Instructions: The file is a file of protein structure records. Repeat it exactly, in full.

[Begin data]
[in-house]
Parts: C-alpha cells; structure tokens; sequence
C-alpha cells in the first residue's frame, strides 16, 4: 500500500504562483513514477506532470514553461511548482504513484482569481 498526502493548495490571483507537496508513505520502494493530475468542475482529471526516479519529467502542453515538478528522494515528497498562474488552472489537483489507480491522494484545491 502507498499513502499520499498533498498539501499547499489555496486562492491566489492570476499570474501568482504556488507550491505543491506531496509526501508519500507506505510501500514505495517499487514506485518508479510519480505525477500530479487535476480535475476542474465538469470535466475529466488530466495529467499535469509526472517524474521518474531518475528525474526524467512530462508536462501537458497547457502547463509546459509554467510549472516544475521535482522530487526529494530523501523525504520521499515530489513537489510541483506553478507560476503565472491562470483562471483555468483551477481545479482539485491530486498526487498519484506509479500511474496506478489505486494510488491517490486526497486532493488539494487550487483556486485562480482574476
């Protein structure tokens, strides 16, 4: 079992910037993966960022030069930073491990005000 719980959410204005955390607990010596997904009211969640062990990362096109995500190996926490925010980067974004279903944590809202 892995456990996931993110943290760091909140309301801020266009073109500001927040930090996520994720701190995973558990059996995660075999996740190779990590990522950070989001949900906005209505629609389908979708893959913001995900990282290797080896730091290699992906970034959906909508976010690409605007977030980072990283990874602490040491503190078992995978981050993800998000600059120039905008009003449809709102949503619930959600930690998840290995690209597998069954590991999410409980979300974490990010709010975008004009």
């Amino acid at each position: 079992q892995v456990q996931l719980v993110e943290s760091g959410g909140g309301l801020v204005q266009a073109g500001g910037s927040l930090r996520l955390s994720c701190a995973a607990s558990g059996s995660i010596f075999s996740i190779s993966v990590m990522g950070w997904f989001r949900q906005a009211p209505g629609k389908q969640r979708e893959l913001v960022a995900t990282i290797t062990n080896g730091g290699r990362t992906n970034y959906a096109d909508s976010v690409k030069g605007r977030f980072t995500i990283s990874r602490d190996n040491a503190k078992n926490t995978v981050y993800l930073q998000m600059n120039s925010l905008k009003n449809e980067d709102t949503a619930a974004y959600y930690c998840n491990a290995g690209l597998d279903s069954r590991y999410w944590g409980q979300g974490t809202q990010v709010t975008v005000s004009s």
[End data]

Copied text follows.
[in-house]
Parts: C-alpha cells; structure tokens; sequence
C-alpha cells in the first residue's frame, strides 16, 4: 500500500504562483513514477506532470514553461511548482504513484482569481 498526502493548495490571483507537496508513505520502494493530475468542475482529471526516479519529467502542453515538478528522494515528497498562474488552472489537483489507480491522494484545491 502507498499513502499520499498533498498539501499547499489555496486562492491566489492570476499570474501568482504556488507550491505543491506531496509526501508519500507506505510501500514505495517499487514506485518508479510519480505525477500530479487535476480535475476542474465538469470535466475529466488530466495529467499535469509526472517524474521518474531518475528525474526524467512530462508536462501537458497547457502547463509546459509554467510549472516544475521535482522530487526529494530523501523525504520521499515530489513537489510541483506553478507560476503565472491562470483562471483555468483551477481545479482539485491530486498526487498519484506509479500511474496506478489505486494510488491517490486526497486532493488539494487550487483556486485562480482574476
């Protein structure tokens, strides 16, 4: 079992910037993966960022030069930073491990005000 719980959410204005955390607990010596997904009211969640062990990362096109995500190996926490925010980067974004279903944590809202 892995456990996931993110943290760091909140309301801020266009073109500001927040930090996520994720701190995973558990059996995660075999996740190779990590990522950070989001949900906005209505629609389908979708893959913001995900990282290797080896730091290699992906970034959906909508976010690409605007977030980072990283990874602490040491503190078992995978981050993800998000600059120039905008009003449809709102949503619930959600930690998840290995690209597998069954590991999410409980979300974490990010709010975008004009």
């Amino acid at each position: 079992q892995v456990q996931l719980v993110e943290s760091g959410g909140g309301l801020v204005q266009a073109g500001g910037s927040l930090r996520l955390s994720c701190a995973a607990s558990g059996s995660i010596f075999s996740i190779s993966v990590m990522g950070w997904f989001r949900q906005a009211p209505g629609k389908q969640r979708e893959l913001v960022a995900t990282i290797t062990n080896g730091g290699r990362t992906n970034y959906a096109d909508s976010v690409k030069g605007r977030f980072t995500i990283s990874r602490d190996n040491a503190k078992n926490t995978v981050y993800l930073q998000m600059n120039s925010l905008k009003n449809e980067d709102t949503a619930a974004y959600y930690c998840n491990a290995g690209l597998d279903s069954r590991y999410w944590g409980q979300g974490t809202q990010v709010t975008v005000s004009s």